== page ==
Chief Kamiakin leads warriors to victory 158 years ago.


Chief Kamiakin and Granville Haller

Jacob McLain, Entertainment editor

Do you ever wonder about our school’s namesake, Chief Kamiakin?  Who exactly was he?  What was he important?  Well, 158 years ago next week, a really important event occurred that defined the history of the Northwest Indians forever.  Here’s the story…

158 years ago, Chief Kamiakin won the first battle of the Yakama war. Tensions had been rising between the white settlers and the Yakama Indians for years, finally erupting into an all-out war on Oct. 5, 1855. Chief Kamiakin led his 300 warriors in a standoff against Major Haller and his 84 men at Toppenish Creek. Haller and his men were greatly outnumbered against Chief Kamiakin, so he fled at night to the safety of the Dalles. Although it was a relatively minor conflict with few casualties on both sides, this battle started the Yakima war.

The war lasted for from 1855-1858, and was fought throughout the Northwest area. After the Whitman massacre, the Indians were forced to sign a treaty to the Americans. The treaty gave the Americans 6,000,000 acres in exchange for $200,000. The Indians were willing to live peacefully on their lands, but it did not last. Gold was discovered in British Columbia, and white miners constantly crossed the reservation area to get there. Conflict rose between the miners and the Indians, with theft and murder on both sides.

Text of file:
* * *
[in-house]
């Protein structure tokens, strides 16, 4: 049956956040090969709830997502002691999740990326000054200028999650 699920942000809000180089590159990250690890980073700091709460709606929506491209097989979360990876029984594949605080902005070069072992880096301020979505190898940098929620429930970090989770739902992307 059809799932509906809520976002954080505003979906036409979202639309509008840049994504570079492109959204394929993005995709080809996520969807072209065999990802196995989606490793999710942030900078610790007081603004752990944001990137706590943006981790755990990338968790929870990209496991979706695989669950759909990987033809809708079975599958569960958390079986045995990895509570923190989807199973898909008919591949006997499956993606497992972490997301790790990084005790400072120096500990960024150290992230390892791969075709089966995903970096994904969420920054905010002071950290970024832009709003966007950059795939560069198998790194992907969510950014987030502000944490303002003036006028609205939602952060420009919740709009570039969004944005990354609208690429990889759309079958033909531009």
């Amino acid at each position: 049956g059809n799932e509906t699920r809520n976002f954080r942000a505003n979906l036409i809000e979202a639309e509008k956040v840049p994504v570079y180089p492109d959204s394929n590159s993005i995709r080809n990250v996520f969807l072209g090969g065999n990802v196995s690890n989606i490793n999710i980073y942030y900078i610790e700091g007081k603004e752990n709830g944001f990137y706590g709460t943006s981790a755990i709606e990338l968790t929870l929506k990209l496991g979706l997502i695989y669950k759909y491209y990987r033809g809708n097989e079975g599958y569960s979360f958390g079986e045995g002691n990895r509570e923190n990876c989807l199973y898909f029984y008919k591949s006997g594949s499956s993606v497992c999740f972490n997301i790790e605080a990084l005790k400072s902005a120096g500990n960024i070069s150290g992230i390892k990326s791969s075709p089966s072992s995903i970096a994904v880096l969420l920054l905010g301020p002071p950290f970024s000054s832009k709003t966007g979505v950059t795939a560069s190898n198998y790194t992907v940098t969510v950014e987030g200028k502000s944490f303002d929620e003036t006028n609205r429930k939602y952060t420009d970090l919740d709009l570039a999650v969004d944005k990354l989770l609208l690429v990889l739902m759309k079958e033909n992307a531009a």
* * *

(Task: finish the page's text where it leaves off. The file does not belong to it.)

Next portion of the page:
Finally, the Indians decided to join together and defend themselves from the white men. The tribes decided to unite under the Yakama chief, Kamiakin. Kamiakin was a brave leader and a wise tactician. When Major Haller Came out of the Dalles, tensions erupted, and the Yakama succeeded in repelling Haller’s forces.

The war ended at the Battle of the Four Lakes, when Chief Kamiakin went up against Colonel George Wright. Wright’s 500 men were armed with the new Springfield rifles and newly developed minie balls. The range of these deadly weapons was about three to four times longer than that of the bows of Kamiakin’s less than 500 warriors. Kamiakin’s losses were heavy before they even got close to their enemy.

During the battle, Kamiakin’s wife took him away from the conflict and healed him before the Americans could get him. Kamiakin was the only chief of the Yakima war that did not surrender and was never captured. The start of this entire war was the small, insignificant battle that took place Oct. 4, 158 years ago.